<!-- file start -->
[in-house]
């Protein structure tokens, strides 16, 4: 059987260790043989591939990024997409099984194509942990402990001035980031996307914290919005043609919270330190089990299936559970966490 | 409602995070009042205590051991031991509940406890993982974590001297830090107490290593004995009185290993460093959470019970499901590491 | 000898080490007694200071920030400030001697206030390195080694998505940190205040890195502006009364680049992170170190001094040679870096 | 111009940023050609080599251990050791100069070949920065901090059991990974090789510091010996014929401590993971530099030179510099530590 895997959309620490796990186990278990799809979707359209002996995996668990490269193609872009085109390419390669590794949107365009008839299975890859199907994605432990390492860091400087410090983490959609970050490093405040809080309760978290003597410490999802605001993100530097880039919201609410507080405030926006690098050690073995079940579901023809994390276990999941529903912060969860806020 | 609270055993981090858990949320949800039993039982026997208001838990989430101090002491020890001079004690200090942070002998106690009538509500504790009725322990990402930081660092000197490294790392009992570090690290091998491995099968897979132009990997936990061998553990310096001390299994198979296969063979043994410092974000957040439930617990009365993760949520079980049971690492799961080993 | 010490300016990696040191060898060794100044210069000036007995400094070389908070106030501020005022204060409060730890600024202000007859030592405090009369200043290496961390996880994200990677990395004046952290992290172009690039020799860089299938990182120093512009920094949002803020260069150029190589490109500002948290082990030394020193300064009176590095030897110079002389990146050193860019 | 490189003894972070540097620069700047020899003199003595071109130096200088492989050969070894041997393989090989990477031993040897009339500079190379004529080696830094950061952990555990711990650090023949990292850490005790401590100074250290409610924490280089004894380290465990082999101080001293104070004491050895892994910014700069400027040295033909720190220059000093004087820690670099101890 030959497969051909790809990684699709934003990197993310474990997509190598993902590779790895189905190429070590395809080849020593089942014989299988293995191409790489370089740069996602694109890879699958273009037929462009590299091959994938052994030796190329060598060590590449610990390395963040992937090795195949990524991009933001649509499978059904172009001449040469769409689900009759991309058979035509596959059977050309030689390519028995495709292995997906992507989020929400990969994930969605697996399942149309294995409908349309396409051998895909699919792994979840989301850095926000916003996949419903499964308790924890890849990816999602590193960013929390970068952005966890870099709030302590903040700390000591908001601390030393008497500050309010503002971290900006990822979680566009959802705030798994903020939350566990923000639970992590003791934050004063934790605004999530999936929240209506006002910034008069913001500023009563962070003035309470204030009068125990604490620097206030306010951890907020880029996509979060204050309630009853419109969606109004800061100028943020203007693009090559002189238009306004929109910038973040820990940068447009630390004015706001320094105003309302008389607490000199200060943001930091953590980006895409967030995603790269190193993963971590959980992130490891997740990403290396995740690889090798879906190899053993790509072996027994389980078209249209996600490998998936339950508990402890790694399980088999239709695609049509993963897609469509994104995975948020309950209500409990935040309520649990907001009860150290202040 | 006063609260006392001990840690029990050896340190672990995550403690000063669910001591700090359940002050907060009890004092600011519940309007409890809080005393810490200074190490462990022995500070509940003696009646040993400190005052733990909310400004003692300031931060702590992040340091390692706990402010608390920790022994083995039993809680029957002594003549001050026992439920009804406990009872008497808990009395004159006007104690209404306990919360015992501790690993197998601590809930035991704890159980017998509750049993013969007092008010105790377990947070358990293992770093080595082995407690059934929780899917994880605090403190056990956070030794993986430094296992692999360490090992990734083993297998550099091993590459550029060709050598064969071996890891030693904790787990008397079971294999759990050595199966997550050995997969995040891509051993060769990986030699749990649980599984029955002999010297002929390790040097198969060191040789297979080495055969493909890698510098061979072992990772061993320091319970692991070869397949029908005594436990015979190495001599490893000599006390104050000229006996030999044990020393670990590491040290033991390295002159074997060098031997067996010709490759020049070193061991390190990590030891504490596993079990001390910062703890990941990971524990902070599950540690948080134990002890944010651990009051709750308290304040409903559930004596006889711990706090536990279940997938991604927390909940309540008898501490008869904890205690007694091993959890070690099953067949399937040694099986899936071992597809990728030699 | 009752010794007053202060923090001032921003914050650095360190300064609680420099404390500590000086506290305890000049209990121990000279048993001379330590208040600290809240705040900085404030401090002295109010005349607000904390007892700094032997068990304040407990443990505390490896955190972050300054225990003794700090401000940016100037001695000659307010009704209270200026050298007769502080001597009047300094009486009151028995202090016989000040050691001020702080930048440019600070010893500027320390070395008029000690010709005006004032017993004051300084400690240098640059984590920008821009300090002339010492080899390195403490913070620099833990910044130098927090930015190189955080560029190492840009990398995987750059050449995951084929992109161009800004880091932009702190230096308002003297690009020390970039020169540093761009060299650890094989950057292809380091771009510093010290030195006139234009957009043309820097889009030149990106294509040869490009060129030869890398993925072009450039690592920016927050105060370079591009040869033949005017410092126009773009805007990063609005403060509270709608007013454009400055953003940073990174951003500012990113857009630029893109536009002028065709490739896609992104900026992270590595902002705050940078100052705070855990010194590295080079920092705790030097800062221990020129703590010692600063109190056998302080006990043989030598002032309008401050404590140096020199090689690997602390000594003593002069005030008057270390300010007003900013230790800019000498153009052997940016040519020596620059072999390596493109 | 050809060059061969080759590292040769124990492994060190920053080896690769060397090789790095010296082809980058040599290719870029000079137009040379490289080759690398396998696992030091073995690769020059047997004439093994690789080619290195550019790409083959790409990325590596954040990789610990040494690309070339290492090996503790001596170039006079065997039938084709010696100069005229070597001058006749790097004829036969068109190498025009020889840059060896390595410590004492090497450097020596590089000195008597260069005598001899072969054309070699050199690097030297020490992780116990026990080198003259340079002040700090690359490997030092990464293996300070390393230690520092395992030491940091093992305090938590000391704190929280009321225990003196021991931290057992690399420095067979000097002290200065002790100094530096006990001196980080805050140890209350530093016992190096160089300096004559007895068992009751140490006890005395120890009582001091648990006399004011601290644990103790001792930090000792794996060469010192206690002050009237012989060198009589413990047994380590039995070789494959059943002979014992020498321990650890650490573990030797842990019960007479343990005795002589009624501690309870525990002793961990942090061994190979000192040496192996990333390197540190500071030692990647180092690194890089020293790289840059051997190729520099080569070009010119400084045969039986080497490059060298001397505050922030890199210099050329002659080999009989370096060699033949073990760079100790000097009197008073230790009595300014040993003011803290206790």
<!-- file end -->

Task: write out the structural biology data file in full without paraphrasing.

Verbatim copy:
[in-house]
């Protein structure tokens, strides 16, 4: 059987260790043989591939990024997409099984194509942990402990001035980031996307914290919005043609919270330190089990299936559970966490 | 409602995070009042205590051991031991509940406890993982974590001297830090107490290593004995009185290993460093959470019970499901590491 | 000898080490007694200071920030400030001697206030390195080694998505940190205040890195502006009364680049992170170190001094040679870096 | 111009940023050609080599251990050791100069070949920065901090059991990974090789510091010996014929401590993971530099030179510099530590 895997959309620490796990186990278990799809979707359209002996995996668990490269193609872009085109390419390669590794949107365009008839299975890859199907994605432990390492860091400087410090983490959609970050490093405040809080309760978290003597410490999802605001993100530097880039919201609410507080405030926006690098050690073995079940579901023809994390276990999941529903912060969860806020 | 609270055993981090858990949320949800039993039982026997208001838990989430101090002491020890001079004690200090942070002998106690009538509500504790009725322990990402930081660092000197490294790392009992570090690290091998491995099968897979132009990997936990061998553990310096001390299994198979296969063979043994410092974000957040439930617990009365993760949520079980049971690492799961080993 | 010490300016990696040191060898060794100044210069000036007995400094070389908070106030501020005022204060409060730890600024202000007859030592405090009369200043290496961390996880994200990677990395004046952290992290172009690039020799860089299938990182120093512009920094949002803020260069150029190589490109500002948290082990030394020193300064009176590095030897110079002389990146050193860019 | 490189003894972070540097620069700047020899003199003595071109130096200088492989050969070894041997393989090989990477031993040897009339500079190379004529080696830094950061952990555990711990650090023949990292850490005790401590100074250290409610924490280089004894380290465990082999101080001293104070004491050895892994910014700069400027040295033909720190220059000093004087820690670099101890 030959497969051909790809990684699709934003990197993310474990997509190598993902590779790895189905190429070590395809080849020593089942014989299988293995191409790489370089740069996602694109890879699958273009037929462009590299091959994938052994030796190329060598060590590449610990390395963040992937090795195949990524991009933001649509499978059904172009001449040469769409689900009759991309058979035509596959059977050309030689390519028995495709292995997906992507989020929400990969994930969605697996399942149309294995409908349309396409051998895909699919792994979840989301850095926000916003996949419903499964308790924890890849990816999602590193960013929390970068952005966890870099709030302590903040700390000591908001601390030393008497500050309010503002971290900006990822979680566009959802705030798994903020939350566990923000639970992590003791934050004063934790605004999530999936929240209506006002910034008069913001500023009563962070003035309470204030009068125990604490620097206030306010951890907020880029996509979060204050309630009853419109969606109004800061100028943020203007693009090559002189238009306004929109910038973040820990940068447009630390004015706001320094105003309302008389607490000199200060943001930091953590980006895409967030995603790269190193993963971590959980992130490891997740990403290396995740690889090798879906190899053993790509072996027994389980078209249209996600490998998936339950508990402890790694399980088999239709695609049509993963897609469509994104995975948020309950209500409990935040309520649990907001009860150290202040 | 006063609260006392001990840690029990050896340190672990995550403690000063669910001591700090359940002050907060009890004092600011519940309007409890809080005393810490200074190490462990022995500070509940003696009646040993400190005052733990909310400004003692300031931060702590992040340091390692706990402010608390920790022994083995039993809680029957002594003549001050026992439920009804406990009872008497808990009395004159006007104690209404306990919360015992501790690993197998601590809930035991704890159980017998509750049993013969007092008010105790377990947070358990293992770093080595082995407690059934929780899917994880605090403190056990956070030794993986430094296992692999360490090992990734083993297998550099091993590459550029060709050598064969071996890891030693904790787990008397079971294999759990050595199966997550050995997969995040891509051993060769990986030699749990649980599984029955002999010297002929390790040097198969060191040789297979080495055969493909890698510098061979072992990772061993320091319970692991070869397949029908005594436990015979190495001599490893000599006390104050000229006996030999044990020393670990590491040290033991390295002159074997060098031997067996010709490759020049070193061991390190990590030891504490596993079990001390910062703890990941990971524990902070599950540690948080134990002890944010651990009051709750308290304040409903559930004596006889711990706090536990279940997938991604927390909940309540008898501490008869904890205690007694091993959890070690099953067949399937040694099986899936071992597809990728030699 | 009752010794007053202060923090001032921003914050650095360190300064609680420099404390500590000086506290305890000049209990121990000279048993001379330590208040600290809240705040900085404030401090002295109010005349607000904390007892700094032997068990304040407990443990505390490896955190972050300054225990003794700090401000940016100037001695000659307010009704209270200026050298007769502080001597009047300094009486009151028995202090016989000040050691001020702080930048440019600070010893500027320390070395008029000690010709005006004032017993004051300084400690240098640059984590920008821009300090002339010492080899390195403490913070620099833990910044130098927090930015190189955080560029190492840009990398995987750059050449995951084929992109161009800004880091932009702190230096308002003297690009020390970039020169540093761009060299650890094989950057292809380091771009510093010290030195006139234009957009043309820097889009030149990106294509040869490009060129030869890398993925072009450039690592920016927050105060370079591009040869033949005017410092126009773009805007990063609005403060509270709608007013454009400055953003940073990174951003500012990113857009630029893109536009002028065709490739896609992104900026992270590595902002705050940078100052705070855990010194590295080079920092705790030097800062221990020129703590010692600063109190056998302080006990043989030598002032309008401050404590140096020199090689690997602390000594003593002069005030008057270390300010007003900013230790800019000498153009052997940016040519020596620059072999390596493109 | 050809060059061969080759590292040769124990492994060190920053080896690769060397090789790095010296082809980058040599290719870029000079137009040379490289080759690398396998696992030091073995690769020059047997004439093994690789080619290195550019790409083959790409990325590596954040990789610990040494690309070339290492090996503790001596170039006079065997039938084709010696100069005229070597001058006749790097004829036969068109190498025009020889840059060896390595410590004492090497450097020596590089000195008597260069005598001899072969054309070699050199690097030297020490992780116990026990080198003259340079002040700090690359490997030092990464293996300070390393230690520092395992030491940091093992305090938590000391704190929280009321225990003196021991931290057992690399420095067979000097002290200065002790100094530096006990001196980080805050140890209350530093016992190096160089300096004559007895068992009751140490006890005395120890009582001091648990006399004011601290644990103790001792930090000792794996060469010192206690002050009237012989060198009589413990047994380590039995070789494959059943002979014992020498321990650890650490573990030797842990019960007479343990005795002589009624501690309870525990002793961990942090061994190979000192040496192996990333390197540190500071030692990647180092690194890089020293790289840059051997190729520099080569070009010119400084045969039986080497490059060298001397505050922030890199210099050329002659080999009989370096060699033949073990760079100790000097009197008073230790009595300014040993003011803290206790």